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Ballet Job Resignation

Ballet job resignation

If you've decided that for whatever reason it is time to quit your ballet job and move on to another, or you've gotten a better job offer elsewhere, you'll need to learn some tips on resigning respectfully. Among other reasons for leaving your ballet job, if your relationship with your manager has been damaged beyond repair, this could be a good reason to leave. Or, if your life situation has changed, like you have just married or had a baby. If you no longer enjoy your job, it could also be time to move on. Maybe you have found a company that performs ballet around the world, and you've always wanted to travel and learn languages. International jobs can also be attractive, so when you've decided to make your next ballet career move, know these tips for leaving your old job first. There are many reasons to resign, however it's very important to analyze the reasons for leaving a job.

Your Ballet Resignation Letter

Write your resignation letter and deliver it in person. A face to face discussion is always better and more respectful to your employer. Your resignation letter should be professional and respectful; do not take this time to bash the company.

  • Keep it formal, yet friendly
  • Make it clear that you truly are quitting and that you are not open to other offers
  • Be complimentary and thank them for the opportunities you've had and for what you have learned
  • Keep the letter positive; this is helpful for future employers who might call to verify your employment
  • Be supportive and let your employer know that you can help during the transition by being available after your last day of work
  • Close on a warm note with something in regards to you not being able to secure the new position without your experience at this job.
You want to keep your reputation and bridges intact, as this employer could be a key to you getting other jobs in the future, so leaving a bad impression is not a good idea. Resigning instead of being let go certainly has its advantages because when you choose to leave, you can make sure you leave on a positive note and keep your professional reference intact. It is something that you might really benefit from later on, and if possible you don't ever want to have to lose that.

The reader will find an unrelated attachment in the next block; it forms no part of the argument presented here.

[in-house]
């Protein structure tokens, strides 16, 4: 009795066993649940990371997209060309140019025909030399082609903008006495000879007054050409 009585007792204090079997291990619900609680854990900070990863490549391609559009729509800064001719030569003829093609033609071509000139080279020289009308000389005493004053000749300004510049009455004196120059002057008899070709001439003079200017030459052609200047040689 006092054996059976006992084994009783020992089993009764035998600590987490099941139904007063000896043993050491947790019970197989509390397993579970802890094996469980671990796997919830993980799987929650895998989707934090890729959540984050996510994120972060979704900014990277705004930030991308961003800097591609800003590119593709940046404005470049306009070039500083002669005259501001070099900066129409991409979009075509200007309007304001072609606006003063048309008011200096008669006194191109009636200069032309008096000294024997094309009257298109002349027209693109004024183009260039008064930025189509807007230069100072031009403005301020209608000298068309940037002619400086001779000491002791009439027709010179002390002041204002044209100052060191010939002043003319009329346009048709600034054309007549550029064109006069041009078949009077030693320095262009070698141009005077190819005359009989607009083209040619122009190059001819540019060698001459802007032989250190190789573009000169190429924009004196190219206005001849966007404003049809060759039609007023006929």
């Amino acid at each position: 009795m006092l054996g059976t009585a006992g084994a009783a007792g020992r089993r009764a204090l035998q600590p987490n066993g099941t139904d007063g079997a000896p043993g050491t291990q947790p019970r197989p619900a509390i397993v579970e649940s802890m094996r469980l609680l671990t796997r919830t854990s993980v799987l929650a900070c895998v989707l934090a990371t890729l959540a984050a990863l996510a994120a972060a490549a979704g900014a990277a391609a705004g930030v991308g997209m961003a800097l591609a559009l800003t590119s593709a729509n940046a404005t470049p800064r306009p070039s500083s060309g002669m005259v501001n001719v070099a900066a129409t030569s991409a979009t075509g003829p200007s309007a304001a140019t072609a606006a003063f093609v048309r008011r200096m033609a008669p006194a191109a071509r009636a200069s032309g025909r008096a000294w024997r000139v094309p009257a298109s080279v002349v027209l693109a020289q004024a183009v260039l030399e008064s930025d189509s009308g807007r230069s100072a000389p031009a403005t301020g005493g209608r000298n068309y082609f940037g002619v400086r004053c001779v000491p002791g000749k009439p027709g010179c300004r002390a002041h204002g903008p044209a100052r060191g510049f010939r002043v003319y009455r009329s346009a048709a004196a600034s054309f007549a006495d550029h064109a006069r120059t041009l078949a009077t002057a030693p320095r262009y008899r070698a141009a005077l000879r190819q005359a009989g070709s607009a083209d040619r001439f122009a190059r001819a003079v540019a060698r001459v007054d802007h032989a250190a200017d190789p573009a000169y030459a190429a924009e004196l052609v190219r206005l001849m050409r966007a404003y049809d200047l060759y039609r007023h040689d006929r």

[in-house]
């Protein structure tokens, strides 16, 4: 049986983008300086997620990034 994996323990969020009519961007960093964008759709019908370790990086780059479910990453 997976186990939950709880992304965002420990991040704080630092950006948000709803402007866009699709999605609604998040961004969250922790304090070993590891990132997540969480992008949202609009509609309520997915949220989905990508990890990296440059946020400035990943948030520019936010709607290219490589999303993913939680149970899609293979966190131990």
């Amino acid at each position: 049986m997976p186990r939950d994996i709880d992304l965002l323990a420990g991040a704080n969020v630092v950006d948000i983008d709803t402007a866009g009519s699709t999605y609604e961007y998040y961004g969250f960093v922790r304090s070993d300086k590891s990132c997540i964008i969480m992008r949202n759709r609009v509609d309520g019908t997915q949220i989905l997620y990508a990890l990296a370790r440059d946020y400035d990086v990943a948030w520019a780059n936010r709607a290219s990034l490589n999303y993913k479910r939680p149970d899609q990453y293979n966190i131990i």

Ballet Resignation Tips

If you are given an exit interview, your employer will likely want to know why you are leaving. Again, do not take this time to bash the company or your coworkers. Keep it very professional instead of getting personal. You can highlight the positive experiences you are looking forward to from your next ballet job.

Make sure you give plenty of notice before quitting. Unless you have been subjected to some serious mismanagement or abuse, you should give at least two weeks' worth of notice. You can offer to train someone else for your position, and also ask your boss how they would like you to tell your coworkers and respect their wishes by doing so.

Continue to work diligently during your last time at the company. Don't be tempted to goof off, as you are still earning money for the work you are doing, and this will most certainly give your employer a very bad impression of you and leave a bad memory of you. If you remain professional, that will also be remembered and could serve you for good later on.

You also should not be gossiping while you are still at work. Word will spread that you are leaving, and your coworkers will likely try to get the juicy facts as to why from you. Don't get tempted into having this gossip time with them, and stick to brief, positive statements as to the reasons you are moving on to another ballet job. Don't, however, talk too much about your new opportunity, and be sure to let it be known how much you'll miss your coworkers.

If you make sure to leave your current ballet job gracefully and maturely, you will have a great professional reference for life for any other ballet job if your ballet around the world job does not work out. Besides, you never know in the world of ballet if you will wind up working again with one of your coworkers or a former boss.